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And Miles to Go Before It’s Balanced: Illinois Still Faces Tough Budget Choices

And Miles to Go Before It’s Balanced: Illinois Still Faces Tough Budget Choices

The Illinois budget has been unbalanced and unsustainable for many years. Recently, national attention was focused on the state’s fiscal problems by the State Budget Crisis Task Force, which concluded: “[W]ithout any sort of long-term financial plan to restore balance, and without reserves … Illinois has been doing backflips on a high wire, without a net.”1 A harsh statement, but a reasonable characterization of the risky behavior involved. As a result of these “fiscal backflips” —paying for expanded programs with borrowing, pension holidays, delayed payments to creditors, fund-balance transfers and other gimmicks—Illinois was effectively insolvent going into the Great Recession. In late 2010, the future appeared so bleak that we characterized Illinois’ fiscal condition as “Titanic and Sinking.”2 Two years later we see signs of progress. Illinois certainly has a long way to go to achieve fiscal balance, but problems are being recognized and state leaders have taken several positive steps during the past year. One of the biggest strides occurred in June 2012 with a $2.7 billion plan to “save” Medicaid that consisted of cost reductions, significant new revenue, and other changes. In addition, Illinois’ implementation of Budgeting for Results has broadened the state’s budget focus and key budgeting players are now considering a longer-term picture in budgeting. However, recent developments have, at best, temporarily fixed a number of looming problems. Medicaid expenditures are expected to continue to rise, placing additional budget pressures on Illinois. The state faces an estimated $100 billion in unfunded pension obligations with no clear solution. Finally, in what has become a tradition in Illinois budgeting, the state will use approximately $5 billion in fiscal year 2013 revenues to pay fiscal 2012 bills, and has no agreed upon plan to address the backlog.3 Section II of this chapter reviews the budgetary events of the past year. In Section III, we present our long-term projections of the state’s structural deficit from the Fiscal Futures Model. In Sections IV and V, we analyze and present projections regarding Medicaid and pensions, respectively. Section VI reviews recent state efforts to adopt improved financial practices, such as Budgeting for Results and the addition of multiyear projections. Finally, we offer concluding remarks and policy options.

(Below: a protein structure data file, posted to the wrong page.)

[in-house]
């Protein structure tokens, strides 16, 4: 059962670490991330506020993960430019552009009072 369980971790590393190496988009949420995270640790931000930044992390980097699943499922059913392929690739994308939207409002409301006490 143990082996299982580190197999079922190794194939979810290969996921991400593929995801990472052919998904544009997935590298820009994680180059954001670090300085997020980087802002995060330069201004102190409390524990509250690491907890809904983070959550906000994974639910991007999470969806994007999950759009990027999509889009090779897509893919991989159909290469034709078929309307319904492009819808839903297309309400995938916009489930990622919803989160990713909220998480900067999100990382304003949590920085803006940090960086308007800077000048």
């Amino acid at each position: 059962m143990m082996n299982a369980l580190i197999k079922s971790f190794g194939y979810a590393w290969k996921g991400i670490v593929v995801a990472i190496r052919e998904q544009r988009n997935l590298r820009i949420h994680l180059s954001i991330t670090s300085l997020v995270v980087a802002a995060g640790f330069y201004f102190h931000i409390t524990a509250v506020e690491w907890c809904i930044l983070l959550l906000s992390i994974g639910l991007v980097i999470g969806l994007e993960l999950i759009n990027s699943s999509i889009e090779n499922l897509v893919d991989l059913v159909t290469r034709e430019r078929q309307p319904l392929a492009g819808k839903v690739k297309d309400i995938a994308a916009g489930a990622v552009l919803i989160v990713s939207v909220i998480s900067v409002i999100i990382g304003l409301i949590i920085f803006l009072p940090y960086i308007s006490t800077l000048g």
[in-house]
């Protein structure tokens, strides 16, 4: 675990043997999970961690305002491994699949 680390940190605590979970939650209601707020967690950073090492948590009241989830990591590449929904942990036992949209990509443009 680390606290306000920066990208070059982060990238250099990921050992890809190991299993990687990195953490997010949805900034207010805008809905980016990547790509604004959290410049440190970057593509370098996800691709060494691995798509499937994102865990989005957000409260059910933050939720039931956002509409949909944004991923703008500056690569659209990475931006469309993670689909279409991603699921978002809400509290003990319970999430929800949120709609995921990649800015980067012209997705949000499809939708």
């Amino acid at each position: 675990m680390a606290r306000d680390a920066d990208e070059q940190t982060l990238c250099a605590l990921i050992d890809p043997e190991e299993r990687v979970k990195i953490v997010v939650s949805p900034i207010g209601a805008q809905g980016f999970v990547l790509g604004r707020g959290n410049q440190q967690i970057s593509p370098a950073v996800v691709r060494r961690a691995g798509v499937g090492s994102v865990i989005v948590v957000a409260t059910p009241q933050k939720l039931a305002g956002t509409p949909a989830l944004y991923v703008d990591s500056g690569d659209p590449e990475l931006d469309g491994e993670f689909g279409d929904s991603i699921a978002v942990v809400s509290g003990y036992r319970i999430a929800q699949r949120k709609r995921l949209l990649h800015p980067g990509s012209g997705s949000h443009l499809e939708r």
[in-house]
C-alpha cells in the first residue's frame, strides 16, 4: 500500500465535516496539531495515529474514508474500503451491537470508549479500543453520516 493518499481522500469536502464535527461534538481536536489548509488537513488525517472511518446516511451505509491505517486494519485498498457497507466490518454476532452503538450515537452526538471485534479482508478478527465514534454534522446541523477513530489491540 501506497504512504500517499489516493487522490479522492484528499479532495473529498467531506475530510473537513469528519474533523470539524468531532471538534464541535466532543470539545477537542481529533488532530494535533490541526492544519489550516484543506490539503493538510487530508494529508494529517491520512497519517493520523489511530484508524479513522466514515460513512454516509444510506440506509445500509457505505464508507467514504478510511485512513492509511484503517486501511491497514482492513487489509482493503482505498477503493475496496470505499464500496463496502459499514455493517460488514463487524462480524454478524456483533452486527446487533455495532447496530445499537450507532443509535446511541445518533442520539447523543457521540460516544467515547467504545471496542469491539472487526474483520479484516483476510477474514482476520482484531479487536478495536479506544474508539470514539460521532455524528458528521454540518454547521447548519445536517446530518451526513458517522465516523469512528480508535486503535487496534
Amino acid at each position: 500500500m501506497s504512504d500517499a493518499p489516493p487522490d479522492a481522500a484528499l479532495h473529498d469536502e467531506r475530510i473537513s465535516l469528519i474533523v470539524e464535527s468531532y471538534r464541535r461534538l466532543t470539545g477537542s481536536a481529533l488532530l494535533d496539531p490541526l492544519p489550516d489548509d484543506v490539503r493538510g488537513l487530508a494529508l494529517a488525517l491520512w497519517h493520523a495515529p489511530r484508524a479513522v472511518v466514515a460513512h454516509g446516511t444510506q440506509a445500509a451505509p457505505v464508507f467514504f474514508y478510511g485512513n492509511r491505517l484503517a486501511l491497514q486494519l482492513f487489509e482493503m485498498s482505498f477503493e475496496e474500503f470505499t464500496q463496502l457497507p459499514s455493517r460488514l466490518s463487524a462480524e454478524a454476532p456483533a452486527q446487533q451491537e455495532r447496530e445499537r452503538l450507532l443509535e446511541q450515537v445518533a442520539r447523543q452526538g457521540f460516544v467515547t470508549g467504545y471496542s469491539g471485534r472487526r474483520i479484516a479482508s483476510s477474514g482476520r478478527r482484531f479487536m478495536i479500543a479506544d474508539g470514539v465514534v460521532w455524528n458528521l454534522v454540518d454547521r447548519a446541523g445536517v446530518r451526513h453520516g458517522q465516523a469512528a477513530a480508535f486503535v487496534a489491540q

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Illinois’ lack of transparency and the use of borrowing and budget maneuvers—such as putting off bills until next year—contributed to the lack of recognition of the state’s desperate fiscal condition.

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